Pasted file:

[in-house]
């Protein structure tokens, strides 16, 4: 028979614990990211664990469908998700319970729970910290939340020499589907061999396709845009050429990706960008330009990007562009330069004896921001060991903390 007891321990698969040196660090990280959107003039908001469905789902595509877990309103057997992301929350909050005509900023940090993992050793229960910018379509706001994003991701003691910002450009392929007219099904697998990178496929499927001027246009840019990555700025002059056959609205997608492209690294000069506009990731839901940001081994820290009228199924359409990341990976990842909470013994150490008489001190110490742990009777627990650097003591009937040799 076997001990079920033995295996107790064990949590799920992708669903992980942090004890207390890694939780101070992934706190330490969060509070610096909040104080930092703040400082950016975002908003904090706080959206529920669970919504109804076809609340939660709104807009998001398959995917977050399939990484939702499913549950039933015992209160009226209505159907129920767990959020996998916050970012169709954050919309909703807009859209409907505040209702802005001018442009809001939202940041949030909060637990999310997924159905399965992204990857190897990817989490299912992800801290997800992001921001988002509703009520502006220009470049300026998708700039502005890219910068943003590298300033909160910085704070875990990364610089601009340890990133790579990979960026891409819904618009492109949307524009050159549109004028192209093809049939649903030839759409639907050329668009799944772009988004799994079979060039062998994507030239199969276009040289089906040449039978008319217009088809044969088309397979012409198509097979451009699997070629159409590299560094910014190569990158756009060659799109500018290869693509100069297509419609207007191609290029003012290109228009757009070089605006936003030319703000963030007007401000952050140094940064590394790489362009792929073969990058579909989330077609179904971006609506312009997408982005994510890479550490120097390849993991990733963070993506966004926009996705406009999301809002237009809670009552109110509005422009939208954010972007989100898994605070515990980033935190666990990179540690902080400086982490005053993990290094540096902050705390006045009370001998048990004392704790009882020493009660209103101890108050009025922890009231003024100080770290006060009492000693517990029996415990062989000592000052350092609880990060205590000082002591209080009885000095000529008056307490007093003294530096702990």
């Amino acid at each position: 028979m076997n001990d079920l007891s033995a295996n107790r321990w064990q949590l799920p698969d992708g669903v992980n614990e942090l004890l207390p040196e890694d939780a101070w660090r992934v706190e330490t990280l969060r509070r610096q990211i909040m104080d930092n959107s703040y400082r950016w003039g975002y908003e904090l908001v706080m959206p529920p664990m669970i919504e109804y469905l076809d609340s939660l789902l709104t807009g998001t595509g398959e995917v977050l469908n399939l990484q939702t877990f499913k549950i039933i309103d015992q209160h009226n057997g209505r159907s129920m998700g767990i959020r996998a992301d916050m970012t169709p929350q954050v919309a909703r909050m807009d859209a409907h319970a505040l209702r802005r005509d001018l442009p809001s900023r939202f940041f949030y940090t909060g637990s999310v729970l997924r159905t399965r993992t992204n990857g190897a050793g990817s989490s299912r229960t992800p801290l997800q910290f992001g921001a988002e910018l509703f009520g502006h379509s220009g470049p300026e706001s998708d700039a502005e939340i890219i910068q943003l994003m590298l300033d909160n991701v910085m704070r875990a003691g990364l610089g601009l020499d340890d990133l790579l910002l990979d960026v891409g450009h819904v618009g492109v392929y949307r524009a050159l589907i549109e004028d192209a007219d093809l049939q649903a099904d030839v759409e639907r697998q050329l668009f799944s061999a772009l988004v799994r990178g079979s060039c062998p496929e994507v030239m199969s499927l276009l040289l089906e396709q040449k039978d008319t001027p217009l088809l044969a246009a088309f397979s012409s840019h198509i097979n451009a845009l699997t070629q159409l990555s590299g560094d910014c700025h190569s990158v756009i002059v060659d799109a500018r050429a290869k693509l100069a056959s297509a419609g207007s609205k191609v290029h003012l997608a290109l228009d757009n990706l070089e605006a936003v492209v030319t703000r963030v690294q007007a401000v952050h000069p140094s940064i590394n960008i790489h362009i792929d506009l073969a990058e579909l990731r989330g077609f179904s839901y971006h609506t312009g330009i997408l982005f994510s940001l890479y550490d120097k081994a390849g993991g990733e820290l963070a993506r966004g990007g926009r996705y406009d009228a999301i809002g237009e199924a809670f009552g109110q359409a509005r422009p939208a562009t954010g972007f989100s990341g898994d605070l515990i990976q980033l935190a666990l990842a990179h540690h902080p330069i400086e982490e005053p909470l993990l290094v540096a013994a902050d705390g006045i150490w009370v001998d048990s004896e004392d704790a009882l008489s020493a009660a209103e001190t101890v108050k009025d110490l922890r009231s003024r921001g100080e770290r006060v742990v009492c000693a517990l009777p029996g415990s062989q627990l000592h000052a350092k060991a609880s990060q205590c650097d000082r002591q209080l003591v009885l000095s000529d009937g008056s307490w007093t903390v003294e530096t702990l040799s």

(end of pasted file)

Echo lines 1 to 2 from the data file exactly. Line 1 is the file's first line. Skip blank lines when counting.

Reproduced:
[in-house]
């Protein structure tokens, strides 16, 4: 028979614990990211664990469908998700319970729970910290939340020499589907061999396709845009050429990706960008330009990007562009330069004896921001060991903390 007891321990698969040196660090990280959107003039908001469905789902595509877990309103057997992301929350909050005509900023940090993992050793229960910018379509706001994003991701003691910002450009392929007219099904697998990178496929499927001027246009840019990555700025002059056959609205997608492209690294000069506009990731839901940001081994820290009228199924359409990341990976990842909470013994150490008489001190110490742990009777627990650097003591009937040799 076997001990079920033995295996107790064990949590799920992708669903992980942090004890207390890694939780101070992934706190330490969060509070610096909040104080930092703040400082950016975002908003904090706080959206529920669970919504109804076809609340939660709104807009998001398959995917977050399939990484939702499913549950039933015992209160009226209505159907129920767990959020996998916050970012169709954050919309909703807009859209409907505040209702802005001018442009809001939202940041949030909060637990999310997924159905399965992204990857190897990817989490299912992800801290997800992001921001988002509703009520502006220009470049300026998708700039502005890219910068943003590298300033909160910085704070875990990364610089601009340890990133790579990979960026891409819904618009492109949307524009050159549109004028192209093809049939649903030839759409639907050329668009799944772009988004799994079979060039062998994507030239199969276009040289089906040449039978008319217009088809044969088309397979012409198509097979451009699997070629159409590299560094910014190569990158756009060659799109500018290869693509100069297509419609207007191609290029003012290109228009757009070089605006936003030319703000963030007007401000952050140094940064590394790489362009792929073969990058579909989330077609179904971006609506312009997408982005994510890479550490120097390849993991990733963070993506966004926009996705406009999301809002237009809670009552109110509005422009939208954010972007989100898994605070515990980033935190666990990179540690902080400086982490005053993990290094540096902050705390006045009370001998048990004392704790009882020493009660209103101890108050009025922890009231003024100080770290006060009492000693517990029996415990062989000592000052350092609880990060205590000082002591209080009885000095000529008056307490007093003294530096702990």